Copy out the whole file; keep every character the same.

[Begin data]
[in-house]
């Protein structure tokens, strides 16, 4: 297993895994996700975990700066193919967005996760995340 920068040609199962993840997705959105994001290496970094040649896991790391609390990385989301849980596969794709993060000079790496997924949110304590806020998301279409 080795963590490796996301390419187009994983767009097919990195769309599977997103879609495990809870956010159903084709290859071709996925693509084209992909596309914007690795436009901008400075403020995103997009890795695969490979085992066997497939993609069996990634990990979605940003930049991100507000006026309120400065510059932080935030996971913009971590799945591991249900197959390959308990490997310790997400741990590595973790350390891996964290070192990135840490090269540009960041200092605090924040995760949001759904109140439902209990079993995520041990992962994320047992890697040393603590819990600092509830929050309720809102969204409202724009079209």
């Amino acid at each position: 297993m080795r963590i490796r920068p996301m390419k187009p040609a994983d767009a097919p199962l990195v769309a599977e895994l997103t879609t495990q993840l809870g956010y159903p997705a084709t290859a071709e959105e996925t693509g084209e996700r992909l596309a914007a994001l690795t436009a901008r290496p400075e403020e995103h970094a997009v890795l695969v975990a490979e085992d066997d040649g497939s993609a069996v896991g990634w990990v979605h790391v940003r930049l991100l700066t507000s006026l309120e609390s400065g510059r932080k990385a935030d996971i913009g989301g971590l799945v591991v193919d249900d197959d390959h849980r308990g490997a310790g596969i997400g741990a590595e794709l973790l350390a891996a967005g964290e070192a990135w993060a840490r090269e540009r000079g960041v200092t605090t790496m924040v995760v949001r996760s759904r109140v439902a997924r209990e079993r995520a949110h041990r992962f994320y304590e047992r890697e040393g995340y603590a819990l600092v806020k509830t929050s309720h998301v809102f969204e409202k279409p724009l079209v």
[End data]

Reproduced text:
[in-house]
């Protein structure tokens, strides 16, 4: 297993895994996700975990700066193919967005996760995340 920068040609199962993840997705959105994001290496970094040649896991790391609390990385989301849980596969794709993060000079790496997924949110304590806020998301279409 080795963590490796996301390419187009994983767009097919990195769309599977997103879609495990809870956010159903084709290859071709996925693509084209992909596309914007690795436009901008400075403020995103997009890795695969490979085992066997497939993609069996990634990990979605940003930049991100507000006026309120400065510059932080935030996971913009971590799945591991249900197959390959308990490997310790997400741990590595973790350390891996964290070192990135840490090269540009960041200092605090924040995760949001759904109140439902209990079993995520041990992962994320047992890697040393603590819990600092509830929050309720809102969204409202724009079209």
């Amino acid at each position: 297993m080795r963590i490796r920068p996301m390419k187009p040609a994983d767009a097919p199962l990195v769309a599977e895994l997103t879609t495990q993840l809870g956010y159903p997705a084709t290859a071709e959105e996925t693509g084209e996700r992909l596309a914007a994001l690795t436009a901008r290496p400075e403020e995103h970094a997009v890795l695969v975990a490979e085992d066997d040649g497939s993609a069996v896991g990634w990990v979605h790391v940003r930049l991100l700066t507000s006026l309120e609390s400065g510059r932080k990385a935030d996971i913009g989301g971590l799945v591991v193919d249900d197959d390959h849980r308990g490997a310790g596969i997400g741990a590595e794709l973790l350390a891996a967005g964290e070192a990135w993060a840490r090269e540009r000079g960041v200092t605090t790496m924040v995760v949001r996760s759904r109140v439902a997924r209990e079993r995520a949110h041990r992962f994320y304590e047992r890697e040393g995340y603590a819990l600092v806020k509830t929050s309720h998301v809102f969204e409202k279409p724009l079209v």